Understanding parental self-medication with antibiotics for children in China: a multi-nationality analysis [post]

2019 unpublished
Bacterial resistance has become an important public health concern which mainly caused by irrational use and self-medication with antibiotics. This study aims to explore the association between parent's nationality and parental self-medication with antibiotics under the one Chinese health service system, and further compare differences in medical knowledge, attitudes and behaviors about antibiotics amongst nationalities. Methods: Based on a structured questionnaire survey, a cross-sectional
more » ... cross-sectional study was designed to investigate a cluster of 310 parents in an International Department of an International School in Xi'an, Shaanxi, China, including Chinese, other Asians and Occidental. Binary Logistic Regression was used to examine the association between nationality and parental self-medication with antibiotics for children. The differences in medical knowledge, attitudes and behaviors about antibiotics were analyzed by Pearson Chi-square test. Results: The proportion of parental self-medication with antibiotics on children was 20.10%, 5.00% and 2.67% for Chinese, other Asians and Occidental, respectively ( P <0.001). Chinese parents were more likely to have self-medication with antibiotics for children compared to Occidental parents (OR=8.221, 95%CI: 1.646-41.054, P <0.01 in Model1 and OR=6.086, 95%CI: 1.012-36.594, P <0.05 in Model2). Occidental parents had higher rate of correct medical knowledge, attitudes and behaviors about antibiotics than Chinese and followed by other Asians in total ( P <0.001). Conclusions: Nationality is significantly associated with parental self-medication with antibiotics for children, showing that Chinese parents are more likely to self-medicate with antibiotics for children than Occidental parents. Occidental parents perform better in medical knowledge, attitudes and behaviors about antibiotics compared to Chinese and other Asians. This study highlights that the effectiveness of more efforts placed on health educations to parents on antibiotics use from demand side beyond the supervision and regulation on health service supplier in China.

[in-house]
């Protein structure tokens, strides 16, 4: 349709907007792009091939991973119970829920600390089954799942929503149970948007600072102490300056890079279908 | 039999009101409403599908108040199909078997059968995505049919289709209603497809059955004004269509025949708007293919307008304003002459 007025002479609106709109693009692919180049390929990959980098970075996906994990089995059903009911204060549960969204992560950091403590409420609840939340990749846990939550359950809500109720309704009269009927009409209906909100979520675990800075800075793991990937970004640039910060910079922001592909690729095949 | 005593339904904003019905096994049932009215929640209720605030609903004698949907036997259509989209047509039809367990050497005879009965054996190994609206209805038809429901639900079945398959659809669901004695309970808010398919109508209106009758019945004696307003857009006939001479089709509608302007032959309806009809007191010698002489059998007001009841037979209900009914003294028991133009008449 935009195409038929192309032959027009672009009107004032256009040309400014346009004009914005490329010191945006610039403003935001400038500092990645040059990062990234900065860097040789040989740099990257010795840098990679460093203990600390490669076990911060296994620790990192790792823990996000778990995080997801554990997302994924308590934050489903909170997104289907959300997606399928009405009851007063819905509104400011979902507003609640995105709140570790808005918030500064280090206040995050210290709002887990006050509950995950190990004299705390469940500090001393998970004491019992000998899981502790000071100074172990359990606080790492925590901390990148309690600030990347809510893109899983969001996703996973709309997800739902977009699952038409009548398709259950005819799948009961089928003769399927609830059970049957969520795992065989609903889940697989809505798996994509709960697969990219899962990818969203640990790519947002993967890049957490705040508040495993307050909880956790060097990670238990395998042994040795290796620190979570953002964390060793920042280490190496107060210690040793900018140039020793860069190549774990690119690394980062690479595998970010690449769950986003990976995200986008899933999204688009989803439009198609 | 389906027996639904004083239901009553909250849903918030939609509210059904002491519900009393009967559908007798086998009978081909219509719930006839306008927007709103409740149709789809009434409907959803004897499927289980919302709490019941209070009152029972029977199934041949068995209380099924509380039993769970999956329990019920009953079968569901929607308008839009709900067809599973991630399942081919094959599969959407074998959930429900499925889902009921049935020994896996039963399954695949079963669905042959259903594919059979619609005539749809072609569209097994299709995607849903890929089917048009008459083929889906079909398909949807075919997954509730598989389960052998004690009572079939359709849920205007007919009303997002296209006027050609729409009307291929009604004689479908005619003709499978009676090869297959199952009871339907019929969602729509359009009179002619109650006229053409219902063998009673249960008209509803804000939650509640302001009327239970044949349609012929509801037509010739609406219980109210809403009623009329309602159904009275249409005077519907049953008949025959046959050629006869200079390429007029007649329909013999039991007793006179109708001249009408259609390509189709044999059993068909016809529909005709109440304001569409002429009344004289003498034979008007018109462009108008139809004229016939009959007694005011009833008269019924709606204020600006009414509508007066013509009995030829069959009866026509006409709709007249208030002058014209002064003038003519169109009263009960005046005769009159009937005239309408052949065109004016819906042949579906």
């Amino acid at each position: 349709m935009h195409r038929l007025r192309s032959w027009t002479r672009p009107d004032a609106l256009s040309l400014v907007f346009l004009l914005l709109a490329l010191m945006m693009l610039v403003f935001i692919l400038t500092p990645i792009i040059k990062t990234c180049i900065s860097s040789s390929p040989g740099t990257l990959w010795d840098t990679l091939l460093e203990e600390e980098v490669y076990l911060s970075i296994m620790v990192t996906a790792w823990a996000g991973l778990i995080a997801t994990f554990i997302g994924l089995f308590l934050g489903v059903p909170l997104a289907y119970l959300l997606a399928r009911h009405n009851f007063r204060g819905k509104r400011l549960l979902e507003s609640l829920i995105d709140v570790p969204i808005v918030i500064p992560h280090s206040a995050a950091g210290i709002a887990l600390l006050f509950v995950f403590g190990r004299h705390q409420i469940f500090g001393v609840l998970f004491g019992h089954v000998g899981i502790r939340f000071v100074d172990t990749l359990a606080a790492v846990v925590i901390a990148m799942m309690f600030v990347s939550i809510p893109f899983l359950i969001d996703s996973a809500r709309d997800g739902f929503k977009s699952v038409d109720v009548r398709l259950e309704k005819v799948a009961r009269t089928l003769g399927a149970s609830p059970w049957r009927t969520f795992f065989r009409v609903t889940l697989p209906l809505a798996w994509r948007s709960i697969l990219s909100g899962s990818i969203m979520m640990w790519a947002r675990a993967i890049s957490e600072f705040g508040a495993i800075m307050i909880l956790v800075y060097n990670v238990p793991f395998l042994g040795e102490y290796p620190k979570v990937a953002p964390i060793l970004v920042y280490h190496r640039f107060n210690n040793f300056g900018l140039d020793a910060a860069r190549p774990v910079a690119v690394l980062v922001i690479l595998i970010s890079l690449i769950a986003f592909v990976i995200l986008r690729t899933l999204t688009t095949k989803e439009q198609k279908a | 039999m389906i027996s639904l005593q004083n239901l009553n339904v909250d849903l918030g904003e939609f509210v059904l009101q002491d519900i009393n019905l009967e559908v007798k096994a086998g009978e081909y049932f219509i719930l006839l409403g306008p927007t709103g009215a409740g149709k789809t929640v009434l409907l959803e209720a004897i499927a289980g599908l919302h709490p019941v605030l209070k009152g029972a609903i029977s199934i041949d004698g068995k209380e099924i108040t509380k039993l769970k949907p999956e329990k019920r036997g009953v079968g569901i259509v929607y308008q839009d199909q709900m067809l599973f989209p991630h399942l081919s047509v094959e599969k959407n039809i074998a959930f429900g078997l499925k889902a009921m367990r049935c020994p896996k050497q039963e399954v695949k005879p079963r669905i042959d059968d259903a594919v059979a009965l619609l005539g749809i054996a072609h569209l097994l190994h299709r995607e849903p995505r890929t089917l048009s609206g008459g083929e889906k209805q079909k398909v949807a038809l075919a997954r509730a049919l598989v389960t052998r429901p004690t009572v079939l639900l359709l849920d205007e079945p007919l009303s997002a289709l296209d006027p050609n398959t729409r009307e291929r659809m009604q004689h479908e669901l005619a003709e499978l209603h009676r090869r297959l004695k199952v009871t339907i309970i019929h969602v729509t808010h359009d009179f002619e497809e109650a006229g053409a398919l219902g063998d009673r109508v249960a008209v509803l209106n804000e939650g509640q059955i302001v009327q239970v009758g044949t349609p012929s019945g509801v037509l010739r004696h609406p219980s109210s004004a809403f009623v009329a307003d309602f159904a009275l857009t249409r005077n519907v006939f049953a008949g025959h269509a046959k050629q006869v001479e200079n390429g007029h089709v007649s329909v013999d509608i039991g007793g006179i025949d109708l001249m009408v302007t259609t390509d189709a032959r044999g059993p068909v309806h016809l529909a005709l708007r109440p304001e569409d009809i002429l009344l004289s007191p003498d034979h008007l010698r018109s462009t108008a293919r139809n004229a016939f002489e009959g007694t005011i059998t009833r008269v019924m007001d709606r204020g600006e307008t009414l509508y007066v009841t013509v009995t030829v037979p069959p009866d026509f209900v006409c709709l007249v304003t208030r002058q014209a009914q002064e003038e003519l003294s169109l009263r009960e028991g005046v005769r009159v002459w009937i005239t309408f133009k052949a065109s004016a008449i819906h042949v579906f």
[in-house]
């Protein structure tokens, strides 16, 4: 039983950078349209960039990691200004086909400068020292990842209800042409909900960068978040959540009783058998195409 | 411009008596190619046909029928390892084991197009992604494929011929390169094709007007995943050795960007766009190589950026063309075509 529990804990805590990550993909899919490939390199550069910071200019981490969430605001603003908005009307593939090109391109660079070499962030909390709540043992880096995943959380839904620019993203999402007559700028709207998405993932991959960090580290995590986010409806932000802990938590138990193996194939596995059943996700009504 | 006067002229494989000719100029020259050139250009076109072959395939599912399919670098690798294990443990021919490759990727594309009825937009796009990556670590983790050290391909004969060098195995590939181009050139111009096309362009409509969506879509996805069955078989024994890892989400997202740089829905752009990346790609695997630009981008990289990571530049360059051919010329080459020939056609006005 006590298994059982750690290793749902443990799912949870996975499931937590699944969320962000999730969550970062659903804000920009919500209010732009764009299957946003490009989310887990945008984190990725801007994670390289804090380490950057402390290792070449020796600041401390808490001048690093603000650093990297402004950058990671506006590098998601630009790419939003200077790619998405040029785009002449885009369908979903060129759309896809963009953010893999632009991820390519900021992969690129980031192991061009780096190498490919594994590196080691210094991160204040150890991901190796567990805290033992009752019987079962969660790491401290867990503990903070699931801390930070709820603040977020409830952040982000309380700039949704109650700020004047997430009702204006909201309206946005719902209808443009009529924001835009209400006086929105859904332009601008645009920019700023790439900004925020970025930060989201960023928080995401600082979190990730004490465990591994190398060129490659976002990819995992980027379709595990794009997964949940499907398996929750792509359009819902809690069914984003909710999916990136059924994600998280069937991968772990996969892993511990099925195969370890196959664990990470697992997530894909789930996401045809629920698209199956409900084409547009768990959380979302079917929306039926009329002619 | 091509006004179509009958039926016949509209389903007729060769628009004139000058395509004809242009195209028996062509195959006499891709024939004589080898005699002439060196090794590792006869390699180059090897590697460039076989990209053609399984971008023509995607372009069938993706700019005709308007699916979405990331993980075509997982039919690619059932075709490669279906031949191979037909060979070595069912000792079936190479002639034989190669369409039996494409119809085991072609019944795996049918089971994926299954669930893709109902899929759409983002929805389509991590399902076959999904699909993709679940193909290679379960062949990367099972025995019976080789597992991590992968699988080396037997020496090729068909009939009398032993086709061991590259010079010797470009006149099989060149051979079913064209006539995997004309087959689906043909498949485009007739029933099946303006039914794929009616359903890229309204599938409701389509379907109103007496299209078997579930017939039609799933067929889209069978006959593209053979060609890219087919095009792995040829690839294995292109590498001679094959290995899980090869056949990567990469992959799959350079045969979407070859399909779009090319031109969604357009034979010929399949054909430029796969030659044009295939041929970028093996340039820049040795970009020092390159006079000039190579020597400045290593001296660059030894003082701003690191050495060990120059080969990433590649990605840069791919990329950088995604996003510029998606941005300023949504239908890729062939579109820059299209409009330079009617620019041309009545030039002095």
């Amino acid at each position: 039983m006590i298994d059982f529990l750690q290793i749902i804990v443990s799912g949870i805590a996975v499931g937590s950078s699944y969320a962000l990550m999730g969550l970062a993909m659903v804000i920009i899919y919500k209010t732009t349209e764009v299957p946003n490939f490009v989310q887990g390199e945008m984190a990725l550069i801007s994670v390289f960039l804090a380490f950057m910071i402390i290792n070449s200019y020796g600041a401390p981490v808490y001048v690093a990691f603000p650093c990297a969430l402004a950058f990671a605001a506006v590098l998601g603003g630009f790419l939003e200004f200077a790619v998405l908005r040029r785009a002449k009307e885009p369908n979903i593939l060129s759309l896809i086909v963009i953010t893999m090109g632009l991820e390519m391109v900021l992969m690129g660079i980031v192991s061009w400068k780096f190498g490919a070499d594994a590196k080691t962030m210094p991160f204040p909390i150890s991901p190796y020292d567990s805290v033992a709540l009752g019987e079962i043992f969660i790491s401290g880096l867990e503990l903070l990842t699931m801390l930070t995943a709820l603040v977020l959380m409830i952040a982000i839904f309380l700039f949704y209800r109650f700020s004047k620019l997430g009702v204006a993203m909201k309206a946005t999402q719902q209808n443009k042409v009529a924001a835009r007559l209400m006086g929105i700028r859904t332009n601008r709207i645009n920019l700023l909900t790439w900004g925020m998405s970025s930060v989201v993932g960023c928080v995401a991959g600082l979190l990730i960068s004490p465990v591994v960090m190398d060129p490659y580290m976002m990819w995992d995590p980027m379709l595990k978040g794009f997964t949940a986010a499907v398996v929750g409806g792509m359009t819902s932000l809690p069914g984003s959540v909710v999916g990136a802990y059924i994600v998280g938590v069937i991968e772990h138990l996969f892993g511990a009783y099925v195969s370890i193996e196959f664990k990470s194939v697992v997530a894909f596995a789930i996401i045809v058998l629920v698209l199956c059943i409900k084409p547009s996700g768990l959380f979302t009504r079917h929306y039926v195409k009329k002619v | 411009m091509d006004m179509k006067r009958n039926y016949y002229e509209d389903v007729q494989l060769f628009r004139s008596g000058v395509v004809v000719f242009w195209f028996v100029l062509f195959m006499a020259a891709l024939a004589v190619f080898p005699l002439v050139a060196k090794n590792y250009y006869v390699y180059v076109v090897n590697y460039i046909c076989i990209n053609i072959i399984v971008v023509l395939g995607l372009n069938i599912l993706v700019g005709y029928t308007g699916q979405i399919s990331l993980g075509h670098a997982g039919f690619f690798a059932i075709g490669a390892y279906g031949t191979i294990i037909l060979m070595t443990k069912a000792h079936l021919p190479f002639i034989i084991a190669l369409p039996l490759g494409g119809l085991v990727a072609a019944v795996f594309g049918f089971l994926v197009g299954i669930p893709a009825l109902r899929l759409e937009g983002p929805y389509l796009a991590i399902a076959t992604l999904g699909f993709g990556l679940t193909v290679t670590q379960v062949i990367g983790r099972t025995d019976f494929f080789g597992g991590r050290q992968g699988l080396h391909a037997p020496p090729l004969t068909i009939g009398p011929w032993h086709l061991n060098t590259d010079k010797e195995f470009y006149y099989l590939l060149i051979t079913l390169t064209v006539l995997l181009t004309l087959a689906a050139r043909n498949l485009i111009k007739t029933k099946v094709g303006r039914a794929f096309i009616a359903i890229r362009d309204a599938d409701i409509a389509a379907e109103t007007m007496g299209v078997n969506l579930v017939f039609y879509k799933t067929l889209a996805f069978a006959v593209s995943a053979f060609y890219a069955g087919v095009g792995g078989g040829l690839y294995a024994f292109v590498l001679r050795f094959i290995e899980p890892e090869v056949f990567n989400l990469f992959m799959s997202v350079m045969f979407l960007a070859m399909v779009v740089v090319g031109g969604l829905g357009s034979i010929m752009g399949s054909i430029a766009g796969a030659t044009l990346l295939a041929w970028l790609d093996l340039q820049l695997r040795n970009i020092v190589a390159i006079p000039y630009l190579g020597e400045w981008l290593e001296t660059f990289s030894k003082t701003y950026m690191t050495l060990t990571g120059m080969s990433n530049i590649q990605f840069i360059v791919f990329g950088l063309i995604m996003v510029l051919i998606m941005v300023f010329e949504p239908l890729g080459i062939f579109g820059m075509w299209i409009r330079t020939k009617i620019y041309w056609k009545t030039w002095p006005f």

doi:10.21203/rs.2.16085/v2 fatcat:75hepujalne53bpafw5lshdvje